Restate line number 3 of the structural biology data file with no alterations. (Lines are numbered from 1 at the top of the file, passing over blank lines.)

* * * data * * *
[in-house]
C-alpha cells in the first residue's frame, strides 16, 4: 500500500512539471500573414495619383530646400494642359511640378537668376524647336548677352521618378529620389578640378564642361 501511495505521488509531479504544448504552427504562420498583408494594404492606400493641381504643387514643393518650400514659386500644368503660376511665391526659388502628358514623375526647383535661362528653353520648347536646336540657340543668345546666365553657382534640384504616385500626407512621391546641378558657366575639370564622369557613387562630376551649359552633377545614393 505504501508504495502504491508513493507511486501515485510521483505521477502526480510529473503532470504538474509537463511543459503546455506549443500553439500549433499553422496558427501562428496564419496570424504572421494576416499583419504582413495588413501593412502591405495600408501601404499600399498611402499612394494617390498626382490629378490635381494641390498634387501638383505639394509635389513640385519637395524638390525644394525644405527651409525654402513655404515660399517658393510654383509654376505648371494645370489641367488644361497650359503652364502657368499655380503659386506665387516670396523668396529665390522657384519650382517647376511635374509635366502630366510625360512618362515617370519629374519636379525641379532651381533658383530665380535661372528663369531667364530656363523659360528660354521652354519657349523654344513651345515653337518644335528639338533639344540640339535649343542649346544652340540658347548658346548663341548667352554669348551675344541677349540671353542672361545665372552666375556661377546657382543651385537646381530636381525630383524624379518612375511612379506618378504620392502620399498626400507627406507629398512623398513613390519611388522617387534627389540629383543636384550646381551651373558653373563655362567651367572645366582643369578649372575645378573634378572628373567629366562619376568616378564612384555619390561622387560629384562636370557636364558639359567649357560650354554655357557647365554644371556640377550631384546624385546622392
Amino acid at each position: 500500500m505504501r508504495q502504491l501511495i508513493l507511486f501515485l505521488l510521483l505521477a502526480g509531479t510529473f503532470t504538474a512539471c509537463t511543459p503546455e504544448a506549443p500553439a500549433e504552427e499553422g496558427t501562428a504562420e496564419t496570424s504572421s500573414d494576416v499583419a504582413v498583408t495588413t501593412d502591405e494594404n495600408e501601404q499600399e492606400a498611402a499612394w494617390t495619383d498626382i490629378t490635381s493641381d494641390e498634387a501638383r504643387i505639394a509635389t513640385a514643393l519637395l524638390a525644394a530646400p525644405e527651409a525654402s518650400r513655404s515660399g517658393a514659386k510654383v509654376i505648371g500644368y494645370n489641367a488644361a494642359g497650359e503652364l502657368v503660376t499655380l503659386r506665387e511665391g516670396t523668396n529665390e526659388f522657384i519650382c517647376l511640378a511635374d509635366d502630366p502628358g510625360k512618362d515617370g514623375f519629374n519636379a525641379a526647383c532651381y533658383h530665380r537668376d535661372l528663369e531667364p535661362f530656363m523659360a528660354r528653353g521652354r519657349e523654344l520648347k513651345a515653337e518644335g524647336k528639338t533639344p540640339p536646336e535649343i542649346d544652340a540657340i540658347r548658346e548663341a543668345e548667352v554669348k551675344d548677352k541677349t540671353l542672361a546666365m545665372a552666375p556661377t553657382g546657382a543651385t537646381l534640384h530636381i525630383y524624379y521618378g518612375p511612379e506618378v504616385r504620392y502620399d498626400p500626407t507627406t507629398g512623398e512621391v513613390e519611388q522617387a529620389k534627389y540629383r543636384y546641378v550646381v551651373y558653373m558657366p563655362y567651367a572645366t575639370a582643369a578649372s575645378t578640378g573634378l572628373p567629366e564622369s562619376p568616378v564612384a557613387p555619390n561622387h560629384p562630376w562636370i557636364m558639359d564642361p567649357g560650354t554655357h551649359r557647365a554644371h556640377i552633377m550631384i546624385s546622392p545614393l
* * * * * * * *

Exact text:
Amino acid at each position: 500500500m505504501r508504495q502504491l501511495i508513493l507511486f501515485l505521488l510521483l505521477a502526480g509531479t510529473f503532470t504538474a512539471c509537463t511543459p503546455e504544448a506549443p500553439a500549433e504552427e499553422g496558427t501562428a504562420e496564419t496570424s504572421s500573414d494576416v499583419a504582413v498583408t495588413t501593412d502591405e494594404n495600408e501601404q499600399e492606400a498611402a499612394w494617390t495619383d498626382i490629378t490635381s493641381d494641390e498634387a501638383r504643387i505639394a509635389t513640385a514643393l519637395l524638390a525644394a530646400p525644405e527651409a525654402s518650400r513655404s515660399g517658393a514659386k510654383v509654376i505648371g500644368y494645370n489641367a488644361a494642359g497650359e503652364l502657368v503660376t499655380l503659386r506665387e511665391g516670396t523668396n529665390e526659388f522657384i519650382c517647376l511640378a511635374d509635366d502630366p502628358g510625360k512618362d515617370g514623375f519629374n519636379a525641379a526647383c532651381y533658383h530665380r537668376d535661372l528663369e531667364p535661362f530656363m523659360a528660354r528653353g521652354r519657349e523654344l520648347k513651345a515653337e518644335g524647336k528639338t533639344p540640339p536646336e535649343i542649346d544652340a540657340i540658347r548658346e548663341a543668345e548667352v554669348k551675344d548677352k541677349t540671353l542672361a546666365m545665372a552666375p556661377t553657382g546657382a543651385t537646381l534640384h530636381i525630383y524624379y521618378g518612375p511612379e506618378v504616385r504620392y502620399d498626400p500626407t507627406t507629398g512623398e512621391v513613390e519611388q522617387a529620389k534627389y540629383r543636384y546641378v550646381v551651373y558653373m558657366p563655362y567651367a572645366t575639370a582643369a578649372s575645378t578640378g573634378l572628373p567629366e564622369s562619376p568616378v564612384a557613387p555619390n561622387h560629384p562630376w562636370i557636364m558639359d564642361p567649357g560650354t554655357h551649359r557647365a554644371h556640377i552633377m550631384i546624385s546622392p545614393l